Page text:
Guest post by Stuart Shepherd and Dr. David Patrick
Until the discovery of antibiotics in the mid-20th century, bacterial diseases played a gruesome role in the human canon. Plagues swept through the population with harrowing frequency; minor infections spread and disfigured; and 30% of all deaths occurred in children under 5 years old. Life was relatively short, and accompanied by immeasurable suffering.
Antibiotics opened a window of opportunity for the human species: we were able to fight back against chronic illness, improving our quality of life and extending the human lifespan. Antibiotics allowed the advance of health research, and we quickly developed procedures that were once impossible due to the high risk of infection: organ transplants, kidney dialysis, tissue grafting, and chemotherapy.
Antibiotics are some of most powerful tools available to combat diseases and improve human welfare, and we are losing them.
“Every antibiotic prescription represents a balance of benefits and risks, both to the individual and the population.”
– Dr. David Patrick, Antibiotic use and population ecology: How you can reduce your resistance footprint, Canadian Medical Association Journal 180(4), 416-421, Feb 17, 2009
Just as our medical system flourished and evolved, the bacteria we combat are evolving past current antimicrobial drugs. Despite employing some of the brightest minds in the world – plus decades of research and tens of billions of dollars – to discover new drug therapies, we are now faced with bacteria that are able to side step entire families of drugs.
Once deemed magic bullets against bacterial infections, antibiotics are en route to becoming partially – or even wholly – obsolete. Despite growing awareness, improper antibiotic use persists, contributing to increasing resistance rates. In the US alone, antibiotic resistant bacteria are directly responsible for over 23,000 deaths per year, and 2 million related illnesses.
“This is not a regional phenomenon. This is not a phenomenon occurring in just poor countries… this is something occurring in all countries of the world.”
A growing number of political initiatives worldwide are underway to halt the rise in antibiotic resistance. In 1997, the Canadian Committee on Antibiotic Resistance issued a mandate to decrease the use of antibiotics for respiratory tract infections by 25%. Alberta responded in 1998 by establishing the Do Bugs Need Drugs? program, a community program for the proper use of antibiotics.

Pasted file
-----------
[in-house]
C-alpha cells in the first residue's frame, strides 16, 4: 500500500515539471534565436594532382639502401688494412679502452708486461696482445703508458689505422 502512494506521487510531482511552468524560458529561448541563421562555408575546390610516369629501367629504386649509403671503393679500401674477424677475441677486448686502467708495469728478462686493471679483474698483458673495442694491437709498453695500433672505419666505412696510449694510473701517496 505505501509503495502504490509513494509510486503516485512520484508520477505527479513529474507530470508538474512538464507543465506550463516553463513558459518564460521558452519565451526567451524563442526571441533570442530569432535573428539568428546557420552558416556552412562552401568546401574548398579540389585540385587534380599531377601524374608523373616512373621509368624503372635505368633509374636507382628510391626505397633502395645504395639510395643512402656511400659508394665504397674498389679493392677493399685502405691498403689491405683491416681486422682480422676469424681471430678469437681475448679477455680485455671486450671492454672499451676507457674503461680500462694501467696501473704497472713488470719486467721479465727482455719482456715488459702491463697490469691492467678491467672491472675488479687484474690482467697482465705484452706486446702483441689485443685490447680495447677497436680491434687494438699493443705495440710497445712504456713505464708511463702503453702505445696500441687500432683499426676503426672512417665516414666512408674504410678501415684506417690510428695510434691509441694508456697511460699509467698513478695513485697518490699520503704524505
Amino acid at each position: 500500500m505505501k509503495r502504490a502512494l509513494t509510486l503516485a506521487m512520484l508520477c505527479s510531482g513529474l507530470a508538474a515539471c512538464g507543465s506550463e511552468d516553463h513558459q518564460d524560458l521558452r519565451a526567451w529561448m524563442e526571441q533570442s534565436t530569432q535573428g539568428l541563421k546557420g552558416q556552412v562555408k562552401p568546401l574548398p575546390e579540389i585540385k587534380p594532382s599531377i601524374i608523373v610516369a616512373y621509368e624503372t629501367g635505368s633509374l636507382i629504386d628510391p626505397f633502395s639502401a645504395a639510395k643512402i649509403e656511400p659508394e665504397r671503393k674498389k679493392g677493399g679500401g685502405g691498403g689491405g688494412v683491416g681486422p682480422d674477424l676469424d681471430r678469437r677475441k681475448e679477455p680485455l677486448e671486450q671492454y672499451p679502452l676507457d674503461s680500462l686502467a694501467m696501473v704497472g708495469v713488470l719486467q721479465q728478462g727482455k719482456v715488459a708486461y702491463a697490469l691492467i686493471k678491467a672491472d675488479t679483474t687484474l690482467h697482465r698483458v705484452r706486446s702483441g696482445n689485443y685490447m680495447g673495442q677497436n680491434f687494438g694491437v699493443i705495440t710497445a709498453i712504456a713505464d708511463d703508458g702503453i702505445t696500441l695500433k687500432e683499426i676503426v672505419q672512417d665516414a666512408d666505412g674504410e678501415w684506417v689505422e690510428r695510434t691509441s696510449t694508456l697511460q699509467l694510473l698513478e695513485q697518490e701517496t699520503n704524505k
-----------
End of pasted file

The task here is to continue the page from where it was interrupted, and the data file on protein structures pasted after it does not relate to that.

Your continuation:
Do Bugs Need Drugs? aimed to reduce prescription rates for respiratory illnesses by educating both the public and health-care professionals. The program has since been adapted in British Columbia (BC) under the BC Centre for Disease Control, and has three tenets:
- handwashing is the best way to stop the spread of infections
- not all bugs are created equal
- use antibiotics wisely to stop bacteria from becoming resistant to antibiotics
To increase public awareness, the Do Bugs Need Drugs? program has developed school curriculum content, workplace health and safety materials, and a comprehensive website. The program is presented in classrooms, at seminars and at fairs, and print materials are available online and by mail. Health sciences students from campuses across the province contribute to the program’s delivery. Accompanied by the less-than-charming ‘Bugsy’ mascot, the program reaches the farthest corners of BC and Alberta, educating and increasing awareness about antibiotic resistance.
Do Bugs Need Drugs? focuses not only on education, but also on analyzing province-wide epidemiological trends. The program utilizes data from the Centre for Disease Control to monitor resistance rates and track local antibiotic resistance. These data are used by provincial and federal governments in health legislation, both domestically and globally.
Resistance trends are also used to inform those on the other side of the prescription pad. By keeping doctors up to date with the latest information, the program aims to alter and improve prescription patterns in the medical community, a key part of proper antibiotic stewardship. Do Bugs Need Drugs? even offers an accredited continuing education program to physicians, and produces a comprehensive guide on antibiotic prescribing (also available as an app, for tech-savvy docs).
The program has had a marked impact. Since 2006, overall rates of antibiotic use in BC have stabilized, with declining prescription rates for some families of resistance-prone antibiotics. Over 51,000 children and adults have received program materials, with many more heading online to DoBugsNeedDrugs.org for illness information, public service announcements and hand washing tips.
It is estimated that in just a matter of decades, resistance to antibiotics could render our drugs useless. Infection incidence from regular hospital procedures could skyrocket, and minor illnesses could be incurable. Diversion from this course requires an educated public and health-care system, and Do Bugs Need Drugs? is a component in the achievement of that goal.
Follow @DoBugsNeedDrugs for program activities and the latest news about antibiotic resistance.